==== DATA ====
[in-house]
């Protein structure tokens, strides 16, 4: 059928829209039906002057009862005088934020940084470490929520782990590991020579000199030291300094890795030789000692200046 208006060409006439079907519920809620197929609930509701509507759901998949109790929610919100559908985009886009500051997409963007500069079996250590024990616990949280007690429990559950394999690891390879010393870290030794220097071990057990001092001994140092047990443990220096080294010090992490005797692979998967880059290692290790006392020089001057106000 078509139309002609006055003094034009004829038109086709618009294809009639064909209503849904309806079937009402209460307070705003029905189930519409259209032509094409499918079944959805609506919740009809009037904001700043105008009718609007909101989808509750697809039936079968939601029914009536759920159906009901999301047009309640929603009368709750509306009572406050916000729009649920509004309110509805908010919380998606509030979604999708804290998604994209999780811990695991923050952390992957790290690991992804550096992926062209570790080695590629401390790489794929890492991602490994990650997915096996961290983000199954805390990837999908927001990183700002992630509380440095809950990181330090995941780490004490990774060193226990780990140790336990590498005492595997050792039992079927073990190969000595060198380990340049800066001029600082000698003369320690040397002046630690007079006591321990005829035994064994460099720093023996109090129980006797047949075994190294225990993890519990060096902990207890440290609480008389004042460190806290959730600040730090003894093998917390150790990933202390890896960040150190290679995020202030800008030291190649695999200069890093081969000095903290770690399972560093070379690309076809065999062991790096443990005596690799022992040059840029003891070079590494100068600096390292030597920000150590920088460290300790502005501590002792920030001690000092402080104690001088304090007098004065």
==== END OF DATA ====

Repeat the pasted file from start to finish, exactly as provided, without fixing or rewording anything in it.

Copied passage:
[in-house]
């Protein structure tokens, strides 16, 4: 059928829209039906002057009862005088934020940084470490929520782990590991020579000199030291300094890795030789000692200046 208006060409006439079907519920809620197929609930509701509507759901998949109790929610919100559908985009886009500051997409963007500069079996250590024990616990949280007690429990559950394999690891390879010393870290030794220097071990057990001092001994140092047990443990220096080294010090992490005797692979998967880059290692290790006392020089001057106000 078509139309002609006055003094034009004829038109086709618009294809009639064909209503849904309806079937009402209460307070705003029905189930519409259209032509094409499918079944959805609506919740009809009037904001700043105008009718609007909101989808509750697809039936079968939601029914009536759920159906009901999301047009309640929603009368709750509306009572406050916000729009649920509004309110509805908010919380998606509030979604999708804290998604994209999780811990695991923050952390992957790290690991992804550096992926062209570790080695590629401390790489794929890492991602490994990650997915096996961290983000199954805390990837999908927001990183700002992630509380440095809950990181330090995941780490004490990774060193226990780990140790336990590498005492595997050792039992079927073990190969000595060198380990340049800066001029600082000698003369320690040397002046630690007079006591321990005829035994064994460099720093023996109090129980006797047949075994190294225990993890519990060096902990207890440290609480008389004042460190806290959730600040730090003894093998917390150790990933202390890896960040150190290679995020202030800008030291190649695999200069890093081969000095903290770690399972560093070379690309076809065999062991790096443990005596690799022992040059840029003891070079590494100068600096390292030597920000150590920088460290300790502005501590002792920030001690000092402080104690001088304090007098004065």